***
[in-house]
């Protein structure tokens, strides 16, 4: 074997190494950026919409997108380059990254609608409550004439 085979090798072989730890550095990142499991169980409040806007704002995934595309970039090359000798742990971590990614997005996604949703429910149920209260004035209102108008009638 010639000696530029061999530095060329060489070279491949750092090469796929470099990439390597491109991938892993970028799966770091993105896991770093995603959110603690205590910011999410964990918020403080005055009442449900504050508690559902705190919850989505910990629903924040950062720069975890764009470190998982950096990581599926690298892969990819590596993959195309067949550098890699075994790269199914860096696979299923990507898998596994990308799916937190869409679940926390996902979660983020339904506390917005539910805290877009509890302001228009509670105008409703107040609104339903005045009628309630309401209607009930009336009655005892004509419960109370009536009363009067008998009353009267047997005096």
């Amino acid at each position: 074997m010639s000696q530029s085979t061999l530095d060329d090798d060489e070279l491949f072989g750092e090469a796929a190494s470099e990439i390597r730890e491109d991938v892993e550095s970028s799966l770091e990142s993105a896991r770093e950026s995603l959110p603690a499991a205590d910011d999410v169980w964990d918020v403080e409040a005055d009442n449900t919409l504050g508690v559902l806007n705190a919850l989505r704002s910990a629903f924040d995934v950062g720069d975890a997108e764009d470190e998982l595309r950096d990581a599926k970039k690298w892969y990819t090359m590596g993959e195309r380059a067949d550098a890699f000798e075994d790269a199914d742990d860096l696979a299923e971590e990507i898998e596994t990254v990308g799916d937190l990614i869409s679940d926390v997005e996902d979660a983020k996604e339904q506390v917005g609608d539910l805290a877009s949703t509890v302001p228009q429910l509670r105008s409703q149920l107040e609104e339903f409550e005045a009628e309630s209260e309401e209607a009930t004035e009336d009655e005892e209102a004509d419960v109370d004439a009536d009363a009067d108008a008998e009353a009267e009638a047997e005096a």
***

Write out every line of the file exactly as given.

[in-house]
């Protein structure tokens, strides 16, 4: 074997190494950026919409997108380059990254609608409550004439 085979090798072989730890550095990142499991169980409040806007704002995934595309970039090359000798742990971590990614997005996604949703429910149920209260004035209102108008009638 010639000696530029061999530095060329060489070279491949750092090469796929470099990439390597491109991938892993970028799966770091993105896991770093995603959110603690205590910011999410964990918020403080005055009442449900504050508690559902705190919850989505910990629903924040950062720069975890764009470190998982950096990581599926690298892969990819590596993959195309067949550098890699075994790269199914860096696979299923990507898998596994990308799916937190869409679940926390996902979660983020339904506390917005539910805290877009509890302001228009509670105008409703107040609104339903005045009628309630309401209607009930009336009655005892004509419960109370009536009363009067008998009353009267047997005096």
């Amino acid at each position: 074997m010639s000696q530029s085979t061999l530095d060329d090798d060489e070279l491949f072989g750092e090469a796929a190494s470099e990439i390597r730890e491109d991938v892993e550095s970028s799966l770091e990142s993105a896991r770093e950026s995603l959110p603690a499991a205590d910011d999410v169980w964990d918020v403080e409040a005055d009442n449900t919409l504050g508690v559902l806007n705190a919850l989505r704002s910990a629903f924040d995934v950062g720069d975890a997108e764009d470190e998982l595309r950096d990581a599926k970039k690298w892969y990819t090359m590596g993959e195309r380059a067949d550098a890699f000798e075994d790269a199914d742990d860096l696979a299923e971590e990507i898998e596994t990254v990308g799916d937190l990614i869409s679940d926390v997005e996902d979660a983020k996604e339904q506390v917005g609608d539910l805290a877009s949703t509890v302001p228009q429910l509670r105008s409703q149920l107040e609104e339903f409550e005045a009628e309630s209260e309401e209607a009930t004035e009336d009655e005892e209102a004509d419960v109370d004439a009536d009363a009067d108008a008998e009353a009267e009638a047997e005096a």